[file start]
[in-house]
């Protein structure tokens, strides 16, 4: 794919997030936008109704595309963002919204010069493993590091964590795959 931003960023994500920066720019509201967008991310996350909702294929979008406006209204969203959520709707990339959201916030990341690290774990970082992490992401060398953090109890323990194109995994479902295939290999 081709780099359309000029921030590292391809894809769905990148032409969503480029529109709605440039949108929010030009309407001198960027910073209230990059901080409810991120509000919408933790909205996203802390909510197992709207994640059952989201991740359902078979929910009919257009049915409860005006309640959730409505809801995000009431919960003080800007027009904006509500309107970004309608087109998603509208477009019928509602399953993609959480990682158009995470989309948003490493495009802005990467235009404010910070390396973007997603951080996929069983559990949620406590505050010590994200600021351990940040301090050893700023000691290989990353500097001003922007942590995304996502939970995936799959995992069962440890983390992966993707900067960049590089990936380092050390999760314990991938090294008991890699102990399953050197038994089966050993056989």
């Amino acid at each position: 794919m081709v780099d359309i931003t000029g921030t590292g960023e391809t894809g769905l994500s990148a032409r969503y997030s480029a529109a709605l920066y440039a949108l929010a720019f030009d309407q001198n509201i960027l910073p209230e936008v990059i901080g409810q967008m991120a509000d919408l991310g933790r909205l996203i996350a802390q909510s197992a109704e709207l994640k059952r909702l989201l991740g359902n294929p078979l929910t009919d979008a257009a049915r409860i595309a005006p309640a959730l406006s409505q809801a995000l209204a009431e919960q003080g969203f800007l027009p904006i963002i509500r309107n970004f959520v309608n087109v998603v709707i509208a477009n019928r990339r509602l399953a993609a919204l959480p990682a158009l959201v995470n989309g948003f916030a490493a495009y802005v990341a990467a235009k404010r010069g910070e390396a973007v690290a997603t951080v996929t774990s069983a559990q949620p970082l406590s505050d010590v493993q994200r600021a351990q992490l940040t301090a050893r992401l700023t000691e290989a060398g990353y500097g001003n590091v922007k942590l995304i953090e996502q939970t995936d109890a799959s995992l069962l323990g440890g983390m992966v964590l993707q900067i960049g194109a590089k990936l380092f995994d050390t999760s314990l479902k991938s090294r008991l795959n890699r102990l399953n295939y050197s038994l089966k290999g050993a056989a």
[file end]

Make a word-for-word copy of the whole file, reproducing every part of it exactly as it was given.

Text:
[in-house]
């Protein structure tokens, strides 16, 4: 794919997030936008109704595309963002919204010069493993590091964590795959 931003960023994500920066720019509201967008991310996350909702294929979008406006209204969203959520709707990339959201916030990341690290774990970082992490992401060398953090109890323990194109995994479902295939290999 081709780099359309000029921030590292391809894809769905990148032409969503480029529109709605440039949108929010030009309407001198960027910073209230990059901080409810991120509000919408933790909205996203802390909510197992709207994640059952989201991740359902078979929910009919257009049915409860005006309640959730409505809801995000009431919960003080800007027009904006509500309107970004309608087109998603509208477009019928509602399953993609959480990682158009995470989309948003490493495009802005990467235009404010910070390396973007997603951080996929069983559990949620406590505050010590994200600021351990940040301090050893700023000691290989990353500097001003922007942590995304996502939970995936799959995992069962440890983390992966993707900067960049590089990936380092050390999760314990991938090294008991890699102990399953050197038994089966050993056989």
């Amino acid at each position: 794919m081709v780099d359309i931003t000029g921030t590292g960023e391809t894809g769905l994500s990148a032409r969503y997030s480029a529109a709605l920066y440039a949108l929010a720019f030009d309407q001198n509201i960027l910073p209230e936008v990059i901080g409810q967008m991120a509000d919408l991310g933790r909205l996203i996350a802390q909510s197992a109704e709207l994640k059952r909702l989201l991740g359902n294929p078979l929910t009919d979008a257009a049915r409860i595309a005006p309640a959730l406006s409505q809801a995000l209204a009431e919960q003080g969203f800007l027009p904006i963002i509500r309107n970004f959520v309608n087109v998603v709707i509208a477009n019928r990339r509602l399953a993609a919204l959480p990682a158009l959201v995470n989309g948003f916030a490493a495009y802005v990341a990467a235009k404010r010069g910070e390396a973007v690290a997603t951080v996929t774990s069983a559990q949620p970082l406590s505050d010590v493993q994200r600021a351990q992490l940040t301090a050893r992401l700023t000691e290989a060398g990353y500097g001003n590091v922007k942590l995304i953090e996502q939970t995936d109890a799959s995992l069962l323990g440890g983390m992966v964590l993707q900067i960049g194109a590089k990936l380092f995994d050390t999760s314990l479902k991938s090294r008991l795959n890699r102990l399953n295939y050197s038994l089966k290999g050993a056989a």